New Grads: How to Identify Your Existing Network

Posted May 24, 2013

Networking Advice

Just graduated from college and looking for a job? Your search will be a whole heck of lot more productive if you have a strong professional network.

Well, where do you get one of those?

Good news: You already have one, says Lea McLeod of Degrees of Transition, where she helps recent grads launch their careers.

McLeod shares some networking tips and insights for new grads:

How can new grads identify their existing networks?

“New grads are often reluctant to just put themselves out there and approach people they don’t know,” McLeod says. “I try to get them to understand that they already have a rich network from which to draw.”

Your existing network, according to McLeod, includes:

Family Connections: “I mean parents, aunts, uncles, cousins, cousins of cousins, in laws, family of in laws; leave nothing out.”

Social Connections: “Look up those kids you went to high school or grade school with. Connect! Friends of siblings, neighbors, boy or girl scout troop members.”

Academic Connections: “Professors, the career center, fellow students, internship colleagues, summer job contacts, campus job colleagues, club members, project team members.”

Other Connections: “Parents of friends, friends of parents, church/religious community members, volunteer community, neighbors, babysitting clients, high school teachers, coaches, teammates, mentors, even the vet you take your dog to!”

“I challenge new grads to use all these sources, and I bet they will easily have at least a hundred people in their network,” McLeod says.

How can these existing connections help a new grad who is looking for a job?

“I encourage them to think of networking as asking the people they already know to introduce them to people that they want to know. If they focus only on connecting with people they know, they will find their network growing by leaps and bounds with a minimum of effort!”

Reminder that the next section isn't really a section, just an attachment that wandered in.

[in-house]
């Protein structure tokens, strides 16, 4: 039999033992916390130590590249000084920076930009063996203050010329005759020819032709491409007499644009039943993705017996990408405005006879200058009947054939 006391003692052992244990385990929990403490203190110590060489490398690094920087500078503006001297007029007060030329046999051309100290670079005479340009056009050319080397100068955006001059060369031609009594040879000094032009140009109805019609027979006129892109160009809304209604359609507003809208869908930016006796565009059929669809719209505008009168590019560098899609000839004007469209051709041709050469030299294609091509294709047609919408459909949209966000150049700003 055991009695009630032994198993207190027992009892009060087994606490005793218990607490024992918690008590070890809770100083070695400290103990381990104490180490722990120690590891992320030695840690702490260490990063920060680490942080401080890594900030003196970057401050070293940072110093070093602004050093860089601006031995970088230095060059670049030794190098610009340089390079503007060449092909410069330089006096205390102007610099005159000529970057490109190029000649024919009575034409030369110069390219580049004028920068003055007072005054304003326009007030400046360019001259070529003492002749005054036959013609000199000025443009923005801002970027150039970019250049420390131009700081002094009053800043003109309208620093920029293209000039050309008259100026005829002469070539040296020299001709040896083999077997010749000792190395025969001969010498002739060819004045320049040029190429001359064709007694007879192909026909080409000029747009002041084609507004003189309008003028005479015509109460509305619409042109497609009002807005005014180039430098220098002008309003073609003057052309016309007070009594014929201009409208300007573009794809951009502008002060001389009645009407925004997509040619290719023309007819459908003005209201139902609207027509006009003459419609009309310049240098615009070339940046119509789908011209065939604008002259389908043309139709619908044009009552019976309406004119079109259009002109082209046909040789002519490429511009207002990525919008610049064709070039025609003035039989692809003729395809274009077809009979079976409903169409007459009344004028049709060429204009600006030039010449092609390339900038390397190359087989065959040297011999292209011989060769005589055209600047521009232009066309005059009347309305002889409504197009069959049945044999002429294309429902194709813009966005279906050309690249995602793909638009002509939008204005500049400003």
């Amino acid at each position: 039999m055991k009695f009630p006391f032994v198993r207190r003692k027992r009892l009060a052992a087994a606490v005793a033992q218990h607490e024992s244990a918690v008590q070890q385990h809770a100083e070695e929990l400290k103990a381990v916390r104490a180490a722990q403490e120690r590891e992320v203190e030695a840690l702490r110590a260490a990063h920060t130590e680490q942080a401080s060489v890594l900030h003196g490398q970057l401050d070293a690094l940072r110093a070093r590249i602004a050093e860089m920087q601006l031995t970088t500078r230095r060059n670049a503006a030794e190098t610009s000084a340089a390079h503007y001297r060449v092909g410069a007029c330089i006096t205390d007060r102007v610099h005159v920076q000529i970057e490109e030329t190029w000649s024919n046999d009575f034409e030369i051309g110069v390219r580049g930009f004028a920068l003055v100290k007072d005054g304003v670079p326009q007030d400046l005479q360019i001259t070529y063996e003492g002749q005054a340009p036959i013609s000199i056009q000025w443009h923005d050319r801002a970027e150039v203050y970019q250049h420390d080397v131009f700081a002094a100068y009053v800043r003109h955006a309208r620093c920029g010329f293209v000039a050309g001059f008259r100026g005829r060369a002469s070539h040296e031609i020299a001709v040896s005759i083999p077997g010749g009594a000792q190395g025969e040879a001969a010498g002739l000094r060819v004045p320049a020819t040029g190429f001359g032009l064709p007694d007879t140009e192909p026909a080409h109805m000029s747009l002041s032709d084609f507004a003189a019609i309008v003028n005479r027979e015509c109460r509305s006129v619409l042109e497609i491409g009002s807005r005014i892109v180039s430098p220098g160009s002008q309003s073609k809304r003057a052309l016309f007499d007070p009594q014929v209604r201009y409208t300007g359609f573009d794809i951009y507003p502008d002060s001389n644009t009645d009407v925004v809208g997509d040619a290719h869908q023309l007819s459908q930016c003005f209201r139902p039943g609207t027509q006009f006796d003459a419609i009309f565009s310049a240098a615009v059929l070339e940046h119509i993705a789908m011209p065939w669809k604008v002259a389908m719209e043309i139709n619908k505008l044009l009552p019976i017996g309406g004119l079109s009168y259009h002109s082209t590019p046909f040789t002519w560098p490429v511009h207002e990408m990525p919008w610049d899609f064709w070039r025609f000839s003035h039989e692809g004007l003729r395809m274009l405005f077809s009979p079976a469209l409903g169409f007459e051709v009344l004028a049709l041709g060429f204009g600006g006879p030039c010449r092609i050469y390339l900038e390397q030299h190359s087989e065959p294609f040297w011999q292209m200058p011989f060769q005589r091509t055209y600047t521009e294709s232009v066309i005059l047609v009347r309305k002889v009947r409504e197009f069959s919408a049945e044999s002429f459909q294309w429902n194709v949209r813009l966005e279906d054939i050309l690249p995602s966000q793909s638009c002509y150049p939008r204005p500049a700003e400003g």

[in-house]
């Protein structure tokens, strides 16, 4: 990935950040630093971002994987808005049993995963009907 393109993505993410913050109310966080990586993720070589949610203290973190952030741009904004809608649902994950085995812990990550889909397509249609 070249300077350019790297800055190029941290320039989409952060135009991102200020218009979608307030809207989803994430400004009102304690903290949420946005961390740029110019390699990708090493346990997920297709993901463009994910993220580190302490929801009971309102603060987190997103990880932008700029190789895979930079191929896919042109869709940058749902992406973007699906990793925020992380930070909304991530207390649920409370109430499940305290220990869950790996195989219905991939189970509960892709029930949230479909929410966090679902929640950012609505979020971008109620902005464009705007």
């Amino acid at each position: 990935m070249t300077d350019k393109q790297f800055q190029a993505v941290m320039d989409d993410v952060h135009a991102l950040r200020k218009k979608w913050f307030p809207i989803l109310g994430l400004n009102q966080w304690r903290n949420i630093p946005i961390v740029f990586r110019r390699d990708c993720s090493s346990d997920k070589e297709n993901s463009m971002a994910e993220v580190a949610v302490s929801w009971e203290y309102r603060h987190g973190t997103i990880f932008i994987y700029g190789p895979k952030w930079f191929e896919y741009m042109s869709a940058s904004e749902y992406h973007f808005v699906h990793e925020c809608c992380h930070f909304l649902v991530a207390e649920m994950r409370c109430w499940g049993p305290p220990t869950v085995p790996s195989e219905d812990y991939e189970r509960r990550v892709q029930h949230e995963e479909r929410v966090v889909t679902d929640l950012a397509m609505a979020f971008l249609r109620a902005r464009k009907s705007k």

How can new grads network successfully?

“Do not lead with ‘I'm looking for a job,’ ” McLeod says.  “Instead, your approach should be to design a conversation that focuses on information you would like to gather by asking others to share their experiences and perspectives with you. Never waste anyone's time -- you are more likely to get someone agree to speak with you if you offer them specificity you are looking for in the conversation.”

McLeod offers this example:

I'm working on my job search strategy. My process is to identify 15 to 20 target employers that I believe my skills are a good fit for, and that I can add value to. I'm trying to decide if ACME Chemical should be on that list. I notice in your last job you worked at ACME Chemical. If you would be willing to share 20 minutes of your time, I'd like to ask about your personal observations and experience in these 3 areas: 1. ACME's corporate culture 2. How ACME supports employees in career development, and 3. What key decisions you made that best supported your career path while you were there.

And, McLeod reminds, don’t forget to express your gratitude: “Afterwards you graciously thank them, in handwriting, and follow up on any leads or pointers they've given you. That gives you ability to circle back, and let them know how you fared when you followed up. Now, viola, you are building a relationship with that person.”

What should new grads seek to accomplish through networking?

“The objective should be to build respectful, authentic relationships,” McLeod says. “I try to reframe the word 'networking" because frankly I think it's a turn off to many grads.  I don't think they sometimes know what it means. Instead, I suggest they look at it as building relationships -- because they've already done a lot of that in their lives, at school, in internships, in summer jobs, on sports teams. They've done it all along, they just don't realize it.”

Check out more New Grad Career Guide posts

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The CareerBliss Team

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